\ ˈpā How to pronounce pay (audio) \
paid\ ˈpād How to pronounce paid (audio) \ also in sense 7 payed; paying

Definition of pay

 (Entry 1 of 4)

transitive verb

1a : to make due return to for services rendered or property delivered paid the pizza deliverer
b : to engage for money : hire You couldn't pay me to do that. paid a teenager to mow his lawn
2a : to give in return for goods or service pay wages
b : to discharge indebtedness for : settle pay a bill
c : to make a disposal or transfer of (money) paid a few dollars weekly into a savings account
3 : to give or forfeit in expiation or retribution pay the penalty
4a : to make compensation (see compensation sense 2) for His trouble was well paid in the end.
b : to requite according to what is deserved pay them back
5 : to give, offer, or make freely or as fitting pay attention pay your respects
6a : to return value or profit to it pays you to stay open
b : to bring in as a return an investment paying five percent
7 : to slacken (something, such as a rope) and allow to run out used with outpaid out the rope as it jerked taut

intransitive verb

1 : to discharge a debt or obligation I'll pay when I have the money.
2 : to be worth the expense or effort crime doesn't pay
3 : to suffer the consequences of an act He paid for his crime.
pay one's dues
1 : to earn a right or position through experience, suffering, or hard work He's paid his dues and deserves a promotion.
2 or less commonly pay dues : pay sense intransitive 3
pay one's way or pay one's own way
: to pay one's share of expenses She took a part-time job to pay her own way through college.
pay the piper
: to bear the cost of something You have to do what they say because they are paying the piper.
pay through the nose
: to pay exorbitantly or dearly I found the perfect dress, but I had to pay through the nose for it.



Definition of pay (Entry 2 of 4)

1 : something paid for a purpose and especially as a salary or wage : remuneration
2a : the act or fact of paying or being paid
b : the status of being paid by an employer : employ
3 : a person viewed with respect to reliability or promptness in paying debts or bills
4a : ore or a natural deposit that yields metal and especially gold in profitable amounts
b : an oil-yielding stratum or zone

Definition of pay (Entry 3 of 4)

1 : containing or leading to something precious or valuable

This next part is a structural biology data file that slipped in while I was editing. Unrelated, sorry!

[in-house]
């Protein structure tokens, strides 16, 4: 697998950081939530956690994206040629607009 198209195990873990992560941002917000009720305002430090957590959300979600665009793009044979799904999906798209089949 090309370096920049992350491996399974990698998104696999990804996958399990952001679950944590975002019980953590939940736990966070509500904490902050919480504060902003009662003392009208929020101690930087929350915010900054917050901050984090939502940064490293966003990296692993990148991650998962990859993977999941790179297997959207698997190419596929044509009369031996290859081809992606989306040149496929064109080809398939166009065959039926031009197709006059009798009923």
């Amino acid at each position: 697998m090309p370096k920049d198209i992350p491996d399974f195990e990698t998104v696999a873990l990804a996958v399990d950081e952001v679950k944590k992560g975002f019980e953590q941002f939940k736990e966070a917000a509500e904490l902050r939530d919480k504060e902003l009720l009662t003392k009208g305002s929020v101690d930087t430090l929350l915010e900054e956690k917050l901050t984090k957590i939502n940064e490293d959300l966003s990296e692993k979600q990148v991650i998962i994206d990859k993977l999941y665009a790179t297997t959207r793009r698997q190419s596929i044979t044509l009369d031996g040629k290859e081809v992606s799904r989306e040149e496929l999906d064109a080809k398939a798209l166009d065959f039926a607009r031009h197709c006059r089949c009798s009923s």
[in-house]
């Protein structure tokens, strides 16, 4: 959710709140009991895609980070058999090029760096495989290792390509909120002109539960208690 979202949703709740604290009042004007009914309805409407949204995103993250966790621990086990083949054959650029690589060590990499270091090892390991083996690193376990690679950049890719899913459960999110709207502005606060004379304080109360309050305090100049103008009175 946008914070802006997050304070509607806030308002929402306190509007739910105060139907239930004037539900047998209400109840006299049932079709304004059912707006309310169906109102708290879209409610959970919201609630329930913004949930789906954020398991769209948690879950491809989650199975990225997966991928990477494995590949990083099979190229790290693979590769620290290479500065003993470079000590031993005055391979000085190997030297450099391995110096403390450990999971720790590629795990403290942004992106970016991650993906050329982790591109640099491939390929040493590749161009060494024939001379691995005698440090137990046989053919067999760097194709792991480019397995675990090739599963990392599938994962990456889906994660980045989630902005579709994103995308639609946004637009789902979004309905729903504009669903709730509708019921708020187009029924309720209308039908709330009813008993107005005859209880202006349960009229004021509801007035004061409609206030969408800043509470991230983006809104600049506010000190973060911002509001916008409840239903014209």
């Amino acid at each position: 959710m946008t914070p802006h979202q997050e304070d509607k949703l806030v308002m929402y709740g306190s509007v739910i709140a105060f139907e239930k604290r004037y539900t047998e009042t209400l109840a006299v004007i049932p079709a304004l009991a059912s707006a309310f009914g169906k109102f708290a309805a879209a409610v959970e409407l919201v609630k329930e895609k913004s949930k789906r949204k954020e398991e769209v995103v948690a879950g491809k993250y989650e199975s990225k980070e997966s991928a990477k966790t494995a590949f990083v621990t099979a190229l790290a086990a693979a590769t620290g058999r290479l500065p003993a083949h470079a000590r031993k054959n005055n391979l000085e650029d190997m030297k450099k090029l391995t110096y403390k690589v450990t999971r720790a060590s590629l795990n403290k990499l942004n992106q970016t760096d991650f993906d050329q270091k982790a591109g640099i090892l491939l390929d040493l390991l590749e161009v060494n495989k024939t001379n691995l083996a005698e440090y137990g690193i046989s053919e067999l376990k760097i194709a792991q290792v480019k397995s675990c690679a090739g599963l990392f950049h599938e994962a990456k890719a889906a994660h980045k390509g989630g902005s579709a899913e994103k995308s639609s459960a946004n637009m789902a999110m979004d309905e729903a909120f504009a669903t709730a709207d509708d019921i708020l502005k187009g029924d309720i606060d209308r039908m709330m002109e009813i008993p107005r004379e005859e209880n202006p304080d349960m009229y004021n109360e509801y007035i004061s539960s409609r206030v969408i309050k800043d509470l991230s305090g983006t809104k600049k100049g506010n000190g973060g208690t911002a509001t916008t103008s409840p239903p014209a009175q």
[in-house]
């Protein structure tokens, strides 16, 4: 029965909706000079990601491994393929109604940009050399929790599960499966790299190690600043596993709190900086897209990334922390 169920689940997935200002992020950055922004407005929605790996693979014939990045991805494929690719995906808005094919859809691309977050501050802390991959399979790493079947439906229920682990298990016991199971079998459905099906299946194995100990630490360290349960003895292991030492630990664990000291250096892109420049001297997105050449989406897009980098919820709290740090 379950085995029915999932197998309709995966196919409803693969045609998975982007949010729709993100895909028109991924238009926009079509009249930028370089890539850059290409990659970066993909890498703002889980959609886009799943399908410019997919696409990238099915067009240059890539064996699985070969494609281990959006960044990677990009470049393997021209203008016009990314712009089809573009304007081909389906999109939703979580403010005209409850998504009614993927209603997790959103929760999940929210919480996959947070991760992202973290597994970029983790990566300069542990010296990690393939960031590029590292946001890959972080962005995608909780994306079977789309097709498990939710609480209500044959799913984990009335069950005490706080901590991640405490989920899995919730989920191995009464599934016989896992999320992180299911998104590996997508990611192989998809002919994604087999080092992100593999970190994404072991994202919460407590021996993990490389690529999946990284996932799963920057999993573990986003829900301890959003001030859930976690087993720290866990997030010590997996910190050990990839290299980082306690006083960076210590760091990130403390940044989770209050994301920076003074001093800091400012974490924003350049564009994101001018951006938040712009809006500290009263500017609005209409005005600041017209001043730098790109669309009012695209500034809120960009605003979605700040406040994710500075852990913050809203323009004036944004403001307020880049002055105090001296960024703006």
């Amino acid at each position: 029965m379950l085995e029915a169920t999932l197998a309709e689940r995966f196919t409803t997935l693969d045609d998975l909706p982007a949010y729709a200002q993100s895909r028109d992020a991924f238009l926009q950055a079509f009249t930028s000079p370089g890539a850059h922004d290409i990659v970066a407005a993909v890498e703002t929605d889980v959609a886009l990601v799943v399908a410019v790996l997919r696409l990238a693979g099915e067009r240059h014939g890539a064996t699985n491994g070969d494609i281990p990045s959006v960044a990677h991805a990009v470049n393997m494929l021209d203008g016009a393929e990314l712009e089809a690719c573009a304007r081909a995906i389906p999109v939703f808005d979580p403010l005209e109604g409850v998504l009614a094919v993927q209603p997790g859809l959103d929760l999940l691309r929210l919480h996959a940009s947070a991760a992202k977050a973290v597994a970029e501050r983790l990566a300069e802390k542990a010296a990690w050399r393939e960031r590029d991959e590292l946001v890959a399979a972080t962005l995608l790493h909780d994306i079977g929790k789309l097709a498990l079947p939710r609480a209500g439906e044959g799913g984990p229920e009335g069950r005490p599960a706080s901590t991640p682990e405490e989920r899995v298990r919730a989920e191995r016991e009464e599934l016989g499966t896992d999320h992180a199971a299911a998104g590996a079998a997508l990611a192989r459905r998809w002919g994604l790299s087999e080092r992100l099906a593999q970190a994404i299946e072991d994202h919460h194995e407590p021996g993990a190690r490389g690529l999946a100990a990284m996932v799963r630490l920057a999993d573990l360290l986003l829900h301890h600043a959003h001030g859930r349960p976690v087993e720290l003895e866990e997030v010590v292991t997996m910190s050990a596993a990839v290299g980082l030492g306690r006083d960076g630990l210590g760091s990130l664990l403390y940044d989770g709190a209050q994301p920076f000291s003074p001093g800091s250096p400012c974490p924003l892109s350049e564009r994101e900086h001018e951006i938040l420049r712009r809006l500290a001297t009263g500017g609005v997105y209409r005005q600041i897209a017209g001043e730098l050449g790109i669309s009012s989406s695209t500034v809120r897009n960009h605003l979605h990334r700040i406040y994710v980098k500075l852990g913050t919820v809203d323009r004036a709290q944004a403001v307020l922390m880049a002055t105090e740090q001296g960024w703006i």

2 : equipped with a coin slot for receiving a fee for use a pay telephone
3 : requiring payment
payed also paid; paying

Definition of pay (Entry 4 of 4)

transitive verb

: to coat with a waterproof composition

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Choose the Right Synonym for pay

Verb (1)

pay, compensate, remunerate, satisfy, reimburse, indemnify, repay, recompense mean to give money or its equivalent in return for something. pay implies the discharge of an obligation incurred. paid their bills compensate implies a making up for services rendered. an attorney well compensated for her services remunerate clearly suggests paying for services rendered and may extend to payment that is generous or not contracted for. promised to remunerate the searchers handsomely satisfy implies paying a person what is required by law. all creditors will be satisfied in full reimburse implies a return of money that has been spent for another's benefit. reimbursed employees for expenses indemnify implies making good a loss suffered through accident, disaster, warfare. indemnified the families of the dead miners repay stresses paying back an equivalent in kind or amount. repay a favor with a favor recompense suggests due return in amends, friendly repayment, or reward. passengers were recompensed for the delay

Examples of pay in a Sentence

Noun He has been suspended without pay pending the results of the investigation. Each pay period begins on the first of the month. Workers received a $4,000 pay increase. I took a significant pay cut when I took this job, but I think it was worth it.